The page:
If a few minutes spent viewing images of nature makes us more thoughtful rather than impulsive, i.e. have a greater capacity for self-control, then we can achieve goals, all sorts of goals.  So what is it that you want to achieve and how could spending at least a few minutes viewing scenes of nature (whether photographic or actual) help you to achieve your goals?

20 Situations Where Impulsivity Is Killing Your Objectives

Here is a list of things you could apply this approach to.  View photographic or actual scenes of nature for at least a few minutes, to become more thoughtful about your minute-to-minute decisions by being less impulsive when you:

  1. Are about to let your anger erupt at your loved ones
  2. Are considering handing in your notice to your employer because you’re feeling inadequate in the moment
  3. Are perusing online dating profiles of potential mates in a negative, impatient state of mind
  4. Are about to spend money on clothing or accessories you can ill afford
  5. Are making decisions about something you’re feeling emotional about like how to deal with an abusive or critical person in your life
  6. Are about to indulge your fourth bottle of wine this week when it’s only 6pm on Wednesday evening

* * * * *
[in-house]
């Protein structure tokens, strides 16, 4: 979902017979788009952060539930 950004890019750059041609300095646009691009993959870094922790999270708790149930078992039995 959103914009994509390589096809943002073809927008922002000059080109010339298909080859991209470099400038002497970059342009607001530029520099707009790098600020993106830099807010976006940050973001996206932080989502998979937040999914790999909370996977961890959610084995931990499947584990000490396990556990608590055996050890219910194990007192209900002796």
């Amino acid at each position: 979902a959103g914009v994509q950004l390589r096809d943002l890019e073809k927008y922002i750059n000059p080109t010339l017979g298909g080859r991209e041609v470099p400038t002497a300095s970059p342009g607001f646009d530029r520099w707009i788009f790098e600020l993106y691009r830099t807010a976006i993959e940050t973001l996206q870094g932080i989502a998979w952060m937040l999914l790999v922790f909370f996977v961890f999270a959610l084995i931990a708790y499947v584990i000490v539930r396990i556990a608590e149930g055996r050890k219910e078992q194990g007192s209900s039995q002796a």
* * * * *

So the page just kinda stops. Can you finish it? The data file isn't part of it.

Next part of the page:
7. Are considering sending a regrettable email to someone who has offended you
  8. Are about to start an emotional or physical affair with someone because you feel so miserable about your marriage
  9. Want to get back with your ex because it feels easier than being alone or having to find someone else, even though you know he/she treated you like dirt
  10. Are about to inflict emotional or physical self-harm on yourself because you’re “not worthy of happiness and love”
  11. Want to text your partner’s ex-spouse because they keep interfering in your life
  12. Want to launch into an un-motivating speech to offload your frustration and scare your staff into action
  13. Think your teen child is doing drugs, have zero evidence and an already strained relationship
  14. Want to get your partner to spend more time with the kids and think chastising him/her is the best way to achieve this
  15. Should be spending time working on your business but frequently allow other fun distractions to get in the way because you have no-one to immediately answer to
  16. Are about to sign up for a 12 month gym membership because your friends are when you know deep down you hate gyms and would rather get fit elsewhere
  17. When you’re about to open your third bar of chocolate even though you vowed to your loved ones to lose weight for the sake of your health and longevity
  18. Are tempted to serve your partner with divorce papers to show them how serious you are even though you haven’t properly tried to work on fixing the problems
  19. Are tempted to impulsively post something on social media you may regret hours later
  20. Are about to break something you love because you’re that angry during yet another argument with your partner

Those 20 are just to get you thinking.  I’m sure there are many other situations and goals that you can think of where applying this brain trick will help you to reduce your impulsivity and thus, achieve your ultimate, long-term, important goals.